HAM Tennis Palace is located in the Helsinki city centre right next to Kamppi Shopping Centre. You can easily reach us from anywhere in the Helsinki Metropolitan Area using public transport. Check the Journey Planner for the optimal public transport options.
At HAM you can always visit some of our exhibitions free of charge!
The guided tours held on Saturdays are open to all visitors for the price of the admission ticket.
HAM’s ticket counter and entrance are located on the second floor of Tennis Palace, which is accessible using lifts located in the vicinity of all the exits. On the Eteläinen rautatienkatu end there is an escalator leading directly to the museum ticket counter. The exhibition facilities are located on two floors. Lift access to the upper exhibition floor (3rd floor) is locate in the inner lobby of the museum.
HAM offers affordable guided tours for comprehensive school, upper secondary school and vocational school pupils. We recommend reserving guided tours at least two weeks in advance.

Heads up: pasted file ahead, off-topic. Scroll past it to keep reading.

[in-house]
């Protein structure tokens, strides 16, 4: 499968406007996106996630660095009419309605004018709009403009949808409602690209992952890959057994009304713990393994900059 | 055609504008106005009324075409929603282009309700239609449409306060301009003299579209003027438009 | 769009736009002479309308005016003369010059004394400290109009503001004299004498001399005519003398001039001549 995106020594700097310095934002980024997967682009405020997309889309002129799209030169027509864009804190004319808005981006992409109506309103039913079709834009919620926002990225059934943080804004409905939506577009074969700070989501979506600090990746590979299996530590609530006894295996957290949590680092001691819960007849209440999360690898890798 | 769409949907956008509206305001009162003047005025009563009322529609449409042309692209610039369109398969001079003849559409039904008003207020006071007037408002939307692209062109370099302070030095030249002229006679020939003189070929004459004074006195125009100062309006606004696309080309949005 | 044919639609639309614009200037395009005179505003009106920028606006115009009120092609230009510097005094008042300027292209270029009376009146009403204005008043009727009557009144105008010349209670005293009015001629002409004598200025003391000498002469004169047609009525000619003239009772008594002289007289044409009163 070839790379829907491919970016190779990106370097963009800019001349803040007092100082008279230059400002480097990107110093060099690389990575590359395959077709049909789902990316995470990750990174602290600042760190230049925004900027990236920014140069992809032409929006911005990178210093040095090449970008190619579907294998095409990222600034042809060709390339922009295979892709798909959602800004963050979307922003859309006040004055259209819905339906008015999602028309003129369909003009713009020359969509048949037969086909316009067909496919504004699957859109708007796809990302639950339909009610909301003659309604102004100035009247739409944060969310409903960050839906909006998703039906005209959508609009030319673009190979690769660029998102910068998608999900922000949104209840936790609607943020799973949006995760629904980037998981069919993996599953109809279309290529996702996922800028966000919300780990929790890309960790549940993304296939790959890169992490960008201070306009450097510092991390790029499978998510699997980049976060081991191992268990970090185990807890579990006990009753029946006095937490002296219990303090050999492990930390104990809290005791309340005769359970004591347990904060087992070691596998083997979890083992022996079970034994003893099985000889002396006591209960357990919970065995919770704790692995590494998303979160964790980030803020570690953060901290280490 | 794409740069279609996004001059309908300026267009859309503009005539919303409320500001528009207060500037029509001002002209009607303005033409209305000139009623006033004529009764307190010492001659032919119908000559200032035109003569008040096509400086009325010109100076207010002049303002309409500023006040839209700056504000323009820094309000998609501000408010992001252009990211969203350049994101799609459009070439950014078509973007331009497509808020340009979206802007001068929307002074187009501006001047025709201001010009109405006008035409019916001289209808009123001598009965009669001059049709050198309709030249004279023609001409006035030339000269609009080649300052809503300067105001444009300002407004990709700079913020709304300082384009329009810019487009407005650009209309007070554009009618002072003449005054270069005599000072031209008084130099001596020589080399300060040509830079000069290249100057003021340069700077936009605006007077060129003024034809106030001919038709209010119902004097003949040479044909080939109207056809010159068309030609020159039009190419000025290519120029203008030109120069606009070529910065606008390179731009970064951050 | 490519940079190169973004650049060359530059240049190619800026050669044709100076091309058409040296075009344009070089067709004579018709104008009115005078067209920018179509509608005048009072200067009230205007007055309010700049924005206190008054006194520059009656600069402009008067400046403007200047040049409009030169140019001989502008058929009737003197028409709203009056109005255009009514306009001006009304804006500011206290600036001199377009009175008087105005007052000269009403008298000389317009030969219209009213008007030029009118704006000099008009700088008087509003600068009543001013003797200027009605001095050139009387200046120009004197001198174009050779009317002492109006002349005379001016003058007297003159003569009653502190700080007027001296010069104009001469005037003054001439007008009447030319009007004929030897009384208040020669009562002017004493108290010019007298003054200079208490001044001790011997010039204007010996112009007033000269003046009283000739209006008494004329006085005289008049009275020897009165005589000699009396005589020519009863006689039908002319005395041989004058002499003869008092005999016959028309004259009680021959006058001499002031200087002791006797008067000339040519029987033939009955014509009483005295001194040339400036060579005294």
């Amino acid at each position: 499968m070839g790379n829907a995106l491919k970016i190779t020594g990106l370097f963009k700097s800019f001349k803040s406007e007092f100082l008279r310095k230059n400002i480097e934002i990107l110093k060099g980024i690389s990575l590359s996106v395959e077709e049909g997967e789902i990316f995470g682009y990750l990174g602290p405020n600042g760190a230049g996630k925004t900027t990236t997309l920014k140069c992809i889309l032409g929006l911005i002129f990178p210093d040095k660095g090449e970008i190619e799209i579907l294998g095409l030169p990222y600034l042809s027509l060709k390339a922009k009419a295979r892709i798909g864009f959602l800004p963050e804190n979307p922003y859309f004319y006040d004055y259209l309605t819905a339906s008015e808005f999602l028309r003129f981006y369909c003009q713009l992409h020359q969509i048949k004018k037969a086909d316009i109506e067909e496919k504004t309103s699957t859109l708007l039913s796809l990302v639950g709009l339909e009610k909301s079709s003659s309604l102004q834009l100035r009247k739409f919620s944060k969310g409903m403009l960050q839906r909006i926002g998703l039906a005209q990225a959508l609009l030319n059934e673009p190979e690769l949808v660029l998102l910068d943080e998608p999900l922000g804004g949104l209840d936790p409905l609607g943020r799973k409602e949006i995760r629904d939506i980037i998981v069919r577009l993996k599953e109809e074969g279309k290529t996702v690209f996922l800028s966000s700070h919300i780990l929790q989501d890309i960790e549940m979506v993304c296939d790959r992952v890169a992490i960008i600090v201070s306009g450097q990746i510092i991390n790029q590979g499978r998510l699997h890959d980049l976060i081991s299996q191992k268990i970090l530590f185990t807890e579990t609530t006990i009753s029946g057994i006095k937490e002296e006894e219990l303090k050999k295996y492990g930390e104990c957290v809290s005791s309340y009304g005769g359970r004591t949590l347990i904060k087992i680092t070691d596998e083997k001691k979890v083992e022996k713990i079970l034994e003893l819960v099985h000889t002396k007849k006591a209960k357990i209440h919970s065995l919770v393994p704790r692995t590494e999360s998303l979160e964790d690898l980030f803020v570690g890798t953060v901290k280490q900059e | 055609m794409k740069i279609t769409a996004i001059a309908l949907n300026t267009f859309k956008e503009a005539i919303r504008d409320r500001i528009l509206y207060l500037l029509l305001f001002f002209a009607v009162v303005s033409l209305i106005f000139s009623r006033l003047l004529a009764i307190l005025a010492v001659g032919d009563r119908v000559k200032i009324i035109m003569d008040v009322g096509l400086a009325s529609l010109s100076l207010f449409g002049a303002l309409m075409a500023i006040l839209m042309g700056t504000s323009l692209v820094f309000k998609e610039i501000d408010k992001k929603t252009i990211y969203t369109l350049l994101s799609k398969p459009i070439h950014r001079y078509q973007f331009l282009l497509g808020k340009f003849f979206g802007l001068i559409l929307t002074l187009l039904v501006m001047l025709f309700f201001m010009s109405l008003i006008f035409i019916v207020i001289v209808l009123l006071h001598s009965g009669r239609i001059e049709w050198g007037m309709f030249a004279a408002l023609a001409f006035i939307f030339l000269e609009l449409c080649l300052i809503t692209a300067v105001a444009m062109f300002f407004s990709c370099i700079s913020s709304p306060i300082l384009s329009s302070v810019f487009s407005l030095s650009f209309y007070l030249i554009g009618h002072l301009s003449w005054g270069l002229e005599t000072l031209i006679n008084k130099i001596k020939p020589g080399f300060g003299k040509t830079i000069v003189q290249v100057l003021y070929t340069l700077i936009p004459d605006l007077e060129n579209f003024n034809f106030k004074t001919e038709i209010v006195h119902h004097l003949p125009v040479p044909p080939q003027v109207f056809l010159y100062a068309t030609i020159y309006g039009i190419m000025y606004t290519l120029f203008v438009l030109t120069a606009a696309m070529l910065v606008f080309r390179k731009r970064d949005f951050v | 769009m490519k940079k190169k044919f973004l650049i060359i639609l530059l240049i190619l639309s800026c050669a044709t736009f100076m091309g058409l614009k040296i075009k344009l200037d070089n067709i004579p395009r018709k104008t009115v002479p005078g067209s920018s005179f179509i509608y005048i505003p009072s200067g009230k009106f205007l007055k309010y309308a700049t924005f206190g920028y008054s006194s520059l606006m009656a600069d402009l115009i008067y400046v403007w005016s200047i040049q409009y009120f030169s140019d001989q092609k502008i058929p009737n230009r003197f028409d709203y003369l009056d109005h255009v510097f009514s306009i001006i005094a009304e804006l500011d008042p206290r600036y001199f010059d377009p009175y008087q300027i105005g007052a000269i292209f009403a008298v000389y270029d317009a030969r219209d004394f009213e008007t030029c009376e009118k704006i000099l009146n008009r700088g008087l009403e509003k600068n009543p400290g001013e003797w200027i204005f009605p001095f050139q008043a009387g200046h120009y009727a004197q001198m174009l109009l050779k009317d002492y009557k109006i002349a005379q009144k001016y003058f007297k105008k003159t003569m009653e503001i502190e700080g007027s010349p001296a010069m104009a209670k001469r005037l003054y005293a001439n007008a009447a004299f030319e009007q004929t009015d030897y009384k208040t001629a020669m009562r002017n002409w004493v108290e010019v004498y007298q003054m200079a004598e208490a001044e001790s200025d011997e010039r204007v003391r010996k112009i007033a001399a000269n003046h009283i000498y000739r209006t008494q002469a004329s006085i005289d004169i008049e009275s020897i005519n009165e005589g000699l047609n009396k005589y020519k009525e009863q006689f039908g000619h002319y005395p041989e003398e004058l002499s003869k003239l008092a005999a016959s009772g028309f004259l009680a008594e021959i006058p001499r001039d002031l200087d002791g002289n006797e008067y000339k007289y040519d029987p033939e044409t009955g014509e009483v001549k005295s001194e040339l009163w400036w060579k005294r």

The sculptor Matti Peltokangas' proposal 'From bottom to top, from top to bottom' was the winning entry in the competition for a memorial to Lauri Kristian Relander (1883-1942), Finland's second president. The work was unveiled on November 29, 1996, off Runeberginkatu street in the Hesperia park. The work belongs to the collections of the Helsinki Art Museum.
The memorial comprises four large cubes of red granite, their sides measuring 2.08 metres each. The cubes have been placed on a quadrangle with a cross-formed passage between them. Sharp diagonal lines have been cut into their surfaces, running in opposite directions on facing cubes. The treatment of the stone, typical of Peltokangas, reduces the massiveness of the material and introduces elements from graphic art and painting. The monumental work was made completely by hand by the artist himself.
The Relander memorial befits well the surrounding 1920s and '30s modernist urban architecture. On a more symbolic plane, it contains elements of Relander's presidency which was characterized by an emphasis on foreign relations and a stabilization of the Finnish constitution and democracy. This is seen both in the abstract forms and the dynamic treatment of the stones' surface, which emphasizes movement, and in the way Finnish bedrock, red granite, has been applied to create a balanced ensemble open in all directions on the street level.
The statue talks to you: http://suomenpresidentit.fi/relander/?lang=en
Matti Peltokangas: Lauri Kristian Relander, 1996. You may not use this photo for commercial purposes. © Photo: Helsinki Art Museum / Yehia Eweis